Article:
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Biosensor for the detection of environmental contaminants

Electrochemical biosensorEnvironmental contaminantsEnvironmental SustainabilityPhotosynthetic HerbicidesSostenibilità Ambientale


In recent times, the intensive use of highly toxic pesticides in agriculture worldwide has contributed significantly to the considerable problem of water and soil pollution. The need for methods and devices that detect the presence of pesticides and other environmental contaminants, especially photosynthetic herbicides (chemical compounds that block the photosynthetic process), grew extensively in the industry. Thus, the making of a new, simple, economical, environmentally sustainable electrochemical biosensor with high stability and sensitivity, is highly desirable.

Technical features

The main disadvantages in assembling state-of-the art biosensors remain the use of organic solvents and expensive binding agents to immobilize the biological recognition element on the electrochemical transduction element. The alternative to the proposed state-of-the art, is an electrochemical biosensor that allows to detect photosynthetic herbicides and other contaminants with high sensitivity and reproducibility by means of amperometric measurements, that can be produced in an extremely simple way. It is composed of a carbon paper support, in which a work surface is delimited, on which the thylakoidal membranes are deposited (site of photosynthetic reactions in plants containing photosystems I and II). The end is coated with a conductive material, the remaining part is coated with an insulator, except for the working surface. The present biosensor can also include several working electrodes, for example N electrodes each sensitive to a specific contaminant, thanks to the use on different modified tilacoid electrodes, thus realizing a multi-detection systemelectrode, to detect in parallel N different contaminants (Fig.2). TRL=4.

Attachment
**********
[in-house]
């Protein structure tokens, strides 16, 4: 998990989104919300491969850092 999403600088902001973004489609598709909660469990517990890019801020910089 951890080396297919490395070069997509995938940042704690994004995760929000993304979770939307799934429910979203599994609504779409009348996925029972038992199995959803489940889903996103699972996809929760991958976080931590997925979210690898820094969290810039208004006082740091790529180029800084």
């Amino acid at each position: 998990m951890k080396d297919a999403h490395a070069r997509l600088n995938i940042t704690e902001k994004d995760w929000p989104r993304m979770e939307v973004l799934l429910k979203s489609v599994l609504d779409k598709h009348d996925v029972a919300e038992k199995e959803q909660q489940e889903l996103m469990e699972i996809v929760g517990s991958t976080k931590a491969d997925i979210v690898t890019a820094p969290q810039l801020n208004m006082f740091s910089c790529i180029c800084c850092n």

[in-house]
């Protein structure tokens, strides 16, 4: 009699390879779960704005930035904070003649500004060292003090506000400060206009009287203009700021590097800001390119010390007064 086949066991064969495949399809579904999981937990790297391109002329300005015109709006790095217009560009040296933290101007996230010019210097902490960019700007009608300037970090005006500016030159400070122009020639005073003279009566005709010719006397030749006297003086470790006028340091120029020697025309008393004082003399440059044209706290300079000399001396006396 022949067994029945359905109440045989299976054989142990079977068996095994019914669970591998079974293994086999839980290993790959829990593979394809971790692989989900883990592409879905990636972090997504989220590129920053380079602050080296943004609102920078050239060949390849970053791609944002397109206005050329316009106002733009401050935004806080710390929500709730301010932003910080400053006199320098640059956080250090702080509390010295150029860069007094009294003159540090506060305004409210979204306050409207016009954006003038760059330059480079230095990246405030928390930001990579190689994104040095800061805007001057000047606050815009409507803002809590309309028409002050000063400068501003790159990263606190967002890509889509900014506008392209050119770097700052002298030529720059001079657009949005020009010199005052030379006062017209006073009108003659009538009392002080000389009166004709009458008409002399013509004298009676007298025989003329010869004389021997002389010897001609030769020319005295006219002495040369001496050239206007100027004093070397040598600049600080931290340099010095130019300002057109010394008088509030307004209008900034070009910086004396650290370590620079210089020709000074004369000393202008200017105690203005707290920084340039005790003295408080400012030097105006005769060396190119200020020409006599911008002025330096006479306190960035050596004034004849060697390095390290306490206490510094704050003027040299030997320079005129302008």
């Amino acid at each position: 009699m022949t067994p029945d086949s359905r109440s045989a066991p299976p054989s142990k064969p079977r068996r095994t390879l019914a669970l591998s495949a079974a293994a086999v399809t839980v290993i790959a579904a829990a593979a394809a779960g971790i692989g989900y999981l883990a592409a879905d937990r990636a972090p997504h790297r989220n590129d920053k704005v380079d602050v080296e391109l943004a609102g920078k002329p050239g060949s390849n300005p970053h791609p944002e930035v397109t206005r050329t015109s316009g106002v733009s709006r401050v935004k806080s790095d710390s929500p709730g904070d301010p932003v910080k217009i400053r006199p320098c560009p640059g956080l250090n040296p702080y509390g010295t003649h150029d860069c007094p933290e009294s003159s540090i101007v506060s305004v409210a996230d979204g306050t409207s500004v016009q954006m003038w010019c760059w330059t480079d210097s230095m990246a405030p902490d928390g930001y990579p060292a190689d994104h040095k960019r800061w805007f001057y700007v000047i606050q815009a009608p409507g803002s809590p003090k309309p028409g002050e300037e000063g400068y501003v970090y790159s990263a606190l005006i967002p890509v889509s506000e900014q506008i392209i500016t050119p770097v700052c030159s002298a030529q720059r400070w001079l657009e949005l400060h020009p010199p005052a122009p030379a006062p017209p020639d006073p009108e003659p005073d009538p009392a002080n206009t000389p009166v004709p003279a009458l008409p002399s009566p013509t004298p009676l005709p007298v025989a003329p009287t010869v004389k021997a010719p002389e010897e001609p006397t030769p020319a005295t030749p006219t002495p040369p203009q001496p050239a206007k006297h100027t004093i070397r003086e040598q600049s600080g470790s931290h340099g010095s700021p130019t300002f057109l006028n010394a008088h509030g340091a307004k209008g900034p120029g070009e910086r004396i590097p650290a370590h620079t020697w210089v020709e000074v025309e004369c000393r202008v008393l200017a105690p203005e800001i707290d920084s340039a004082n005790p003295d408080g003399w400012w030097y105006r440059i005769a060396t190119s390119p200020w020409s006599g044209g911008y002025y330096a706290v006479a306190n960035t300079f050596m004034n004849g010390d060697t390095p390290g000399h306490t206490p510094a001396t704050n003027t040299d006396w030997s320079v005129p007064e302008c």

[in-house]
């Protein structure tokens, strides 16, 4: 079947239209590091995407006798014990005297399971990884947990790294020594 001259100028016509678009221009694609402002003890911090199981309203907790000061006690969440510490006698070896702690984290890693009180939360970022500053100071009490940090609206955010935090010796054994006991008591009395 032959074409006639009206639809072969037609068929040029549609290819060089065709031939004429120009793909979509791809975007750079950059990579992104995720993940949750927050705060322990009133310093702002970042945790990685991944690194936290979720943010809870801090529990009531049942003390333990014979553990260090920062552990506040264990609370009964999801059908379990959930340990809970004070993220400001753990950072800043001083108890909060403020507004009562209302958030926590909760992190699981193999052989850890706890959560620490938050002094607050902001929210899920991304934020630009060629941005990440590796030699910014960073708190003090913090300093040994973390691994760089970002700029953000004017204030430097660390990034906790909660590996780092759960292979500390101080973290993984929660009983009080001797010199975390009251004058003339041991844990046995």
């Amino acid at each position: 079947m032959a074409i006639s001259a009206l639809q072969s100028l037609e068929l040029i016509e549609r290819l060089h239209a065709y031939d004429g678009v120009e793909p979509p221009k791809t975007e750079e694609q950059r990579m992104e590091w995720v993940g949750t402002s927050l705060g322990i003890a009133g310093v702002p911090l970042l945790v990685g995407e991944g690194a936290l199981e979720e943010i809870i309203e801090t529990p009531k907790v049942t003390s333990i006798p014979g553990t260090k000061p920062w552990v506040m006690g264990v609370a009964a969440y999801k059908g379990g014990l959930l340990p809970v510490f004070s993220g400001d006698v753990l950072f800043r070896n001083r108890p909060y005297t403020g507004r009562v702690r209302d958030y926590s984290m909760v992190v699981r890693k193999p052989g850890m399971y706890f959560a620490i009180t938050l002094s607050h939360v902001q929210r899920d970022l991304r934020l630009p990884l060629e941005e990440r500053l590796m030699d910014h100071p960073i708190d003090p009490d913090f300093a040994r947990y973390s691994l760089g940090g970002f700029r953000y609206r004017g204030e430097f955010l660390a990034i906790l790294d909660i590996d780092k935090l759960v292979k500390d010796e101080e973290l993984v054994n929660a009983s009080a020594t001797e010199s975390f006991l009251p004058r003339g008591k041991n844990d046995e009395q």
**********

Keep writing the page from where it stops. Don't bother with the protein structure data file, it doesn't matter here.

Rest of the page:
Possible Applications

  • Detection in environmental samples of contaminants inhibiting electron transport at the level of photosystem I (PSI) or photosystem II (PSII) in oxygenic photosynthetic organisms. Examples of photosynthetic contaminants are: heavy metals, explosives and ionizing radiations.


  • Easy, economical and sustainable to prepare: the preparation excludes the use of organic solvents, heavy metal salts, and other reagents that could adversely affect the environment and health
  • Extremely sensitive and optimally preserves the catalytic activity of PSII of immobilized tilacoids and stable for a long time even at room temperature